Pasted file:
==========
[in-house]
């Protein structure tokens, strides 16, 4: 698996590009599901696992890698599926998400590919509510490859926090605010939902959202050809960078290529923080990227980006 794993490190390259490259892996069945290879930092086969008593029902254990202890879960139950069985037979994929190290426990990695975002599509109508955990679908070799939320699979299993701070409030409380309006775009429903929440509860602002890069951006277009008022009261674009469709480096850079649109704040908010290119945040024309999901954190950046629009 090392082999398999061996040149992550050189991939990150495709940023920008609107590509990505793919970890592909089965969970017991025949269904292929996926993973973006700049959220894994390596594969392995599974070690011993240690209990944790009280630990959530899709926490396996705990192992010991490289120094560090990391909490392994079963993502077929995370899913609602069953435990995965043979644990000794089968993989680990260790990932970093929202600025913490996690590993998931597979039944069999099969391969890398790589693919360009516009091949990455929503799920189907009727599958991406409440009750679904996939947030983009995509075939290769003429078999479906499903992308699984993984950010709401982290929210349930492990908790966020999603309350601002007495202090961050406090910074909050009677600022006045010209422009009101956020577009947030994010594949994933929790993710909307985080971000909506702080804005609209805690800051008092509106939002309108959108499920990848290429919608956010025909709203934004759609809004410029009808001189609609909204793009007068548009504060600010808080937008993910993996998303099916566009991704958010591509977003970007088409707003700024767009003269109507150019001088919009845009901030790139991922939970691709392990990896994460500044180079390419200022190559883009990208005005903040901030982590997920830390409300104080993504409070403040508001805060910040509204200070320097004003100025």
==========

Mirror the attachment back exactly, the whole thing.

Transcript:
[in-house]
């Protein structure tokens, strides 16, 4: 698996590009599901696992890698599926998400590919509510490859926090605010939902959202050809960078290529923080990227980006 794993490190390259490259892996069945290879930092086969008593029902254990202890879960139950069985037979994929190290426990990695975002599509109508955990679908070799939320699979299993701070409030409380309006775009429903929440509860602002890069951006277009008022009261674009469709480096850079649109704040908010290119945040024309999901954190950046629009 090392082999398999061996040149992550050189991939990150495709940023920008609107590509990505793919970890592909089965969970017991025949269904292929996926993973973006700049959220894994390596594969392995599974070690011993240690209990944790009280630990959530899709926490396996705990192992010991490289120094560090990391909490392994079963993502077929995370899913609602069953435990995965043979644990000794089968993989680990260790990932970093929202600025913490996690590993998931597979039944069999099969391969890398790589693919360009516009091949990455929503799920189907009727599958991406409440009750679904996939947030983009995509075939290769003429078999479906499903992308699984993984950010709401982290929210349930492990908790966020999603309350601002007495202090961050406090910074909050009677600022006045010209422009009101956020577009947030994010594949994933929790993710909307985080971000909506702080804005609209805690800051008092509106939002309108959108499920990848290429919608956010025909709203934004759609809004410029009808001189609609909204793009007068548009504060600010808080937008993910993996998303099916566009991704958010591509977003970007088409707003700024767009003269109507150019001088919009845009901030790139991922939970691709392990990896994460500044180079390419200022190559883009990208005005903040901030982590997920830390409300104080993504409070403040508001805060910040509204200070320097004003100025």